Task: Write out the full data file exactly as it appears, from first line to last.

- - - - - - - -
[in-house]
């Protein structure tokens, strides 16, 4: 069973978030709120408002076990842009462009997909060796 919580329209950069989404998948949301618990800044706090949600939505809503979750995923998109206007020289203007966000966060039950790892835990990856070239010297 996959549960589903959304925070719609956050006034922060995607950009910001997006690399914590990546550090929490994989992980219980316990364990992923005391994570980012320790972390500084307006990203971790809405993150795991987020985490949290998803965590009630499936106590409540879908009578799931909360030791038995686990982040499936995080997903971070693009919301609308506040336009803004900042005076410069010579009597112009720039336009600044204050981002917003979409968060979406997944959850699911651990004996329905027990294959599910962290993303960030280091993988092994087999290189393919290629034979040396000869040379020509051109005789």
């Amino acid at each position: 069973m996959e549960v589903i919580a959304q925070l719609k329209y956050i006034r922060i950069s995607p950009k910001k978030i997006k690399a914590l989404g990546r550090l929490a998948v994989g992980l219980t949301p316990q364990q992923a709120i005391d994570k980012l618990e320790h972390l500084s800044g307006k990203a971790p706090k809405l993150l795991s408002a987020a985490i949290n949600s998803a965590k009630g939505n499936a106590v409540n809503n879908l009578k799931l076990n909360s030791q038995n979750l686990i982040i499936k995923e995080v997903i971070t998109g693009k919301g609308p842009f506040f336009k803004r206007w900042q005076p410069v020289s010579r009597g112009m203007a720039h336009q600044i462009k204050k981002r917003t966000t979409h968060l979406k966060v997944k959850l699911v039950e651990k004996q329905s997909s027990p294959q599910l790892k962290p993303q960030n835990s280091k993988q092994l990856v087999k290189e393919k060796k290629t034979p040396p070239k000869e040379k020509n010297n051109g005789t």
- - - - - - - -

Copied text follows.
[in-house]
């Protein structure tokens, strides 16, 4: 069973978030709120408002076990842009462009997909060796 919580329209950069989404998948949301618990800044706090949600939505809503979750995923998109206007020289203007966000966060039950790892835990990856070239010297 996959549960589903959304925070719609956050006034922060995607950009910001997006690399914590990546550090929490994989992980219980316990364990992923005391994570980012320790972390500084307006990203971790809405993150795991987020985490949290998803965590009630499936106590409540879908009578799931909360030791038995686990982040499936995080997903971070693009919301609308506040336009803004900042005076410069010579009597112009720039336009600044204050981002917003979409968060979406997944959850699911651990004996329905027990294959599910962290993303960030280091993988092994087999290189393919290629034979040396000869040379020509051109005789």
């Amino acid at each position: 069973m996959e549960v589903i919580a959304q925070l719609k329209y956050i006034r922060i950069s995607p950009k910001k978030i997006k690399a914590l989404g990546r550090l929490a998948v994989g992980l219980t949301p316990q364990q992923a709120i005391d994570k980012l618990e320790h972390l500084s800044g307006k990203a971790p706090k809405l993150l795991s408002a987020a985490i949290n949600s998803a965590k009630g939505n499936a106590v409540n809503n879908l009578k799931l076990n909360s030791q038995n979750l686990i982040i499936k995923e995080v997903i971070t998109g693009k919301g609308p842009f506040f336009k803004r206007w900042q005076p410069v020289s010579r009597g112009m203007a720039h336009q600044i462009k204050k981002r917003t966000t979409h968060l979406k966060v997944k959850l699911v039950e651990k004996q329905s997909s027990p294959q599910l790892k962290p993303q960030n835990s280091k993988q092994l990856v087999k290189e393919k060796k290629t034979p040396p070239k000869e040379k020509n010297n051109g005789t």